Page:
South Beach Diet

By Mayo Clinic Staff

The South Beach Diet is a popular weight-loss diet created in 2003 by cardiologist Arthur Agatston and outlined in his best-selling book, "The South Beach Diet: The Delicious, Doctor-Designed, Foolproof Plan for Fast and Healthy Weight Loss." The South Beach Diet is a commercial weight-loss diet, not a medical diet prescribed by your doctor.

The South Beach Diet, which is named after a glamorous area of Miami, is sometimes called a modified low-carbohydrate diet. The South Beach Diet is lower in carbohydrates and higher in protein and healthy fats than is a typical eating plan. But it's not a strict low-carb diet, and you don't have to count carbs.

Purpose

The purpose of the South Beach Diet is to change the overall balance of the foods you eat to encourage weight loss and a healthy lifestyle. The South Beach Diet says it's a healthy way of eating whether you want to lose weight or not.

Why you might follow the South Beach Diet
You might choose to follow the South Beach Diet because you:

  • Enjoy the types and amounts of food featured in the diet
  • Want a diet that restricts certain carbs and fats to help you lose weight
  • Want to change your overall eating habits
  • Want a diet you can stick with for life
  • Like the related South Beach Diet products, such as cookbooks and diet foods

Check with your doctor or health care provider before starting any weight-loss diet, especially if you have any health concerns.

Diet details

The South Beach Diet says that its balance of good carbs, lean protein and healthy fats makes it a nutrient-dense, fiber-rich diet that you can follow for a lifetime of healthy eating. The South Beach Diet says that it'll teach you about eliminating so-called "bad" carbs from your diet. It defines bad carbs as those with a high glycemic index. Foods with a high glycemic index tend to increase your blood sugar faster, higher and longer than do foods with a lower index. Some evidence suggests that this increase in blood sugar can boost your appetite, leading to increased eating and weight gain and possibly diabetes, which can all contribute to cardiovascular disease.

The South Beach Diet also teaches you about the different kinds of dietary fats and encourages you to limit unhealthy trans fats and saturated fats, while eating more foods with healthier monounsaturated fats. The South Beach Diet emphasizes the benefits of fiber and whole grains and encourages you to include lots of fruits and vegetables in your eating plan.

Carbohydrates
The South Beach Diet is lower in carbohydrates than is a typical eating plan, but not as low as a true low-carb diet. On a typical eating plan, about 45 to 65 percent of your daily calories come from carbohydrates. Based on a 2,000-calorie-a-day diet, this amounts to about 225 to 325 grams of carbohydrates a day. In the final maintenance phase of the South Beach Diet, you can get as much as 28 percent of your daily calories from carbohydrates, or about 140 grams of carbohydrates a day. A true low-carb diet might restrict your carb intake to as little as 50 to 100 grams a day.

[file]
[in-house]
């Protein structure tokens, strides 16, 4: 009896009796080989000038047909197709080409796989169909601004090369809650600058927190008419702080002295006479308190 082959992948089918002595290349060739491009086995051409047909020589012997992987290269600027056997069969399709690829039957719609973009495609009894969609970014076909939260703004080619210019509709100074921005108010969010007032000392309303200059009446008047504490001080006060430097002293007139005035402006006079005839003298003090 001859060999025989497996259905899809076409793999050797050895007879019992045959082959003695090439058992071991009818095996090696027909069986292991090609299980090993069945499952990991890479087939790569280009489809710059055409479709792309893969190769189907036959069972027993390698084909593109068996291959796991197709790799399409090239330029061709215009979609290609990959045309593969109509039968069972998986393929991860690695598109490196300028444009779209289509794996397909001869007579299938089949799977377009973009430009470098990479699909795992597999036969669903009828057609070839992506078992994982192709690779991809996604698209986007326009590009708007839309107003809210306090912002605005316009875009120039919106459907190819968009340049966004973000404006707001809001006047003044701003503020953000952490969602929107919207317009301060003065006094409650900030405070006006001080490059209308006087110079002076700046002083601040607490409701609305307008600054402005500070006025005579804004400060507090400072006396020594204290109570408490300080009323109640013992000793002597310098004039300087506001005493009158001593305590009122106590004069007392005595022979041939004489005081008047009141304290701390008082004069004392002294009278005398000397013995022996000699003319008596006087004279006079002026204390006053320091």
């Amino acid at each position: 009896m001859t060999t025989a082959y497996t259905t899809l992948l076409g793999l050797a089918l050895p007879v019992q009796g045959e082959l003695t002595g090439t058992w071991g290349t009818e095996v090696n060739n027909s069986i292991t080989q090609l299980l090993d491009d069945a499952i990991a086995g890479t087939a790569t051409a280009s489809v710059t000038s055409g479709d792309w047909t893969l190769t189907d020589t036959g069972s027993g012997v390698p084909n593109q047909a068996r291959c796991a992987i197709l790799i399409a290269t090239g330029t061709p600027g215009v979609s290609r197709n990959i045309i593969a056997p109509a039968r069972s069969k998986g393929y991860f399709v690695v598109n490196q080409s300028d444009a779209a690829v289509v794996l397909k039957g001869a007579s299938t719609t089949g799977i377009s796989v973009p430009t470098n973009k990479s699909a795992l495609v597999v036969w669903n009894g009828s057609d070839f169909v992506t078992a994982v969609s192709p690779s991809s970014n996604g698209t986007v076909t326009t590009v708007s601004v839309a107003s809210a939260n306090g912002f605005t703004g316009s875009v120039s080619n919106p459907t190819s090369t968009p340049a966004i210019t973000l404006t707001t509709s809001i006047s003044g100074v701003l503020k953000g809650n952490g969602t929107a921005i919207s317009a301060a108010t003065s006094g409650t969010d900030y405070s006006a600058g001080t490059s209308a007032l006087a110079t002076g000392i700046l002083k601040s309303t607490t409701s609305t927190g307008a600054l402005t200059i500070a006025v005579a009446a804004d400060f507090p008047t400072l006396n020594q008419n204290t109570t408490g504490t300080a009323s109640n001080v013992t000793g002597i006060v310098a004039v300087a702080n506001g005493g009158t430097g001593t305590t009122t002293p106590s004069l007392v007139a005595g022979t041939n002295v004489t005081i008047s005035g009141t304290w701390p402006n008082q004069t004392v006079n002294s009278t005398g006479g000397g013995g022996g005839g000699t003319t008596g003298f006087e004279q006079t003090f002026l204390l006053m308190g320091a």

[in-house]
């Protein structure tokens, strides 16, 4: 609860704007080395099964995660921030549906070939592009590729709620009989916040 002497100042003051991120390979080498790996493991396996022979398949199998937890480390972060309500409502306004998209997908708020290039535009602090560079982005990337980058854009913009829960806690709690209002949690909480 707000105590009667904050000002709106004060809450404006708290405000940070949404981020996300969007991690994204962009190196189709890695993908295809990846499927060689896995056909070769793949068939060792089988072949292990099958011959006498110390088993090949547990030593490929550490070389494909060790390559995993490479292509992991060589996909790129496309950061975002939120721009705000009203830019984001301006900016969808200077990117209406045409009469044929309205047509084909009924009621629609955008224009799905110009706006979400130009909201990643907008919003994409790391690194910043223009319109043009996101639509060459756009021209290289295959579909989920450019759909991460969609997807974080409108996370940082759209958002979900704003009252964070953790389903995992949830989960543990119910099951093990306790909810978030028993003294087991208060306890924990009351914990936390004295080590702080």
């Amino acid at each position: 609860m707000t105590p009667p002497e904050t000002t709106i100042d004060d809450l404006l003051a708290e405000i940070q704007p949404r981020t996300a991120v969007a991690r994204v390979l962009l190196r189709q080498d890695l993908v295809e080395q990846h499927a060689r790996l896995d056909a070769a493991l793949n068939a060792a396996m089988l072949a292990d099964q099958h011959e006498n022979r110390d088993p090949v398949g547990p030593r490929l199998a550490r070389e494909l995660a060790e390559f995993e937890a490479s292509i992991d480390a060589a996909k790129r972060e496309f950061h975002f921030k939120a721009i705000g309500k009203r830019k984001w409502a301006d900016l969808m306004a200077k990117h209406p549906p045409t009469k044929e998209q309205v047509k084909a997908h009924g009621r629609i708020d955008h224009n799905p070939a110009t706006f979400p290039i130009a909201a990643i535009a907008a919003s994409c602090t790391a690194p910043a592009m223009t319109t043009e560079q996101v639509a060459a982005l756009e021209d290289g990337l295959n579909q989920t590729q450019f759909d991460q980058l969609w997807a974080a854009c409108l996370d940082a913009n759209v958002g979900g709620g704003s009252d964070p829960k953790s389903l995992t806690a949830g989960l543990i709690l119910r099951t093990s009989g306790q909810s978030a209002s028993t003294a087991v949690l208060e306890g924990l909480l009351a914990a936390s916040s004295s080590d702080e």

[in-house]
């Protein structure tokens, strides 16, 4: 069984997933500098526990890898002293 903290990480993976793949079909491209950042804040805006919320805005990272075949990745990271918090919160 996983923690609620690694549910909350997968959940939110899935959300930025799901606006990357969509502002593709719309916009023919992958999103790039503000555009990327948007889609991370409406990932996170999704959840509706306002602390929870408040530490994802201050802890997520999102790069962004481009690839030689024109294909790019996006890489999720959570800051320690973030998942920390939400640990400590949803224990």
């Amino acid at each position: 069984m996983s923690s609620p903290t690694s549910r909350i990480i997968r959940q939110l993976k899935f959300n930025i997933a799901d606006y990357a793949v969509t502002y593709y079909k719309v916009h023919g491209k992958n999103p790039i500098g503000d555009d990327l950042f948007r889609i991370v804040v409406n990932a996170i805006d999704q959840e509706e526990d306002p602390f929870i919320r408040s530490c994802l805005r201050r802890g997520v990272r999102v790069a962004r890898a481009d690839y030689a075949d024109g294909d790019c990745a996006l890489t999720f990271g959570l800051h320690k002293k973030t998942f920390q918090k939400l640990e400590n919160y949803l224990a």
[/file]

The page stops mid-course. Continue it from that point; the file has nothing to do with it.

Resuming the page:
Exercise
The South Beach Diet has evolved over time and now recommends exercise as an important part of your lifestyle. The South Beach Diet says that regular exercise will boost your metabolism and help prevent weight-loss plateaus.

Phases of the South Beach Diet
The South Beach Diet has three phases:

  • Phase 1. This two-week phase is designed to eliminate food cravings and jump-start weight loss. You cut out almost all carbohydrates from your diet, particularly starches and sugars, including pasta, rice, bread and fruit. You can't drink fruit juice or any alcohol. You focus on eating lean protein, such as seafood, skinless poultry, lean beef and soy products. You also can eat high-fiber vegetables, low-fat dairy, and foods with healthy, unsaturated fats, including avocadoes, nuts and seeds.
  • Phase 2. This is a long-term weight-loss phase. You begin adding back some of the previously banned foods, such as whole-grain breads, whole-wheat pasta, brown rice, fruits and more vegetables. You stay in this phase until you reach your goal weight.
  • Phase 3. This is a maintenance phase meant to be a healthy way to eat for life. You continue to follow the diet and lifestyle principles you learned in the two previous phases. You can eat almost all the foods that you want, including occasional indulgences.

A typical day's menu on the South Beach Diet
Here's a look at what you might eat during a typical day in phase 1 of the South Beach Diet, according to the South Beach Diet website:

  • Breakfast. Breakfast might be artichokes Benedict, an asparagus omelet with goat cheese, or baked eggs with spinach and ham, along with a cup of coffee or tea.
  • Lunch. Lunch might be a shrimp stir-fry or a warm beef salad, along with iced tea or sparkling water.
  • Dinner. Dinner may feature grilled sesame salmon or flank steak paired with a vegetable side dish and a salad.
  • Dessert. The diet encourages you to enjoy a dessert, such as a ricotta cheesecake or chilled espresso custard, even in phase 1.
  • Snacks. You can enjoy snacks during the day, too, such as a Muenster cheese and turkey roll-up or a spicy nut mix.
May. 04, 2011 See more In-depth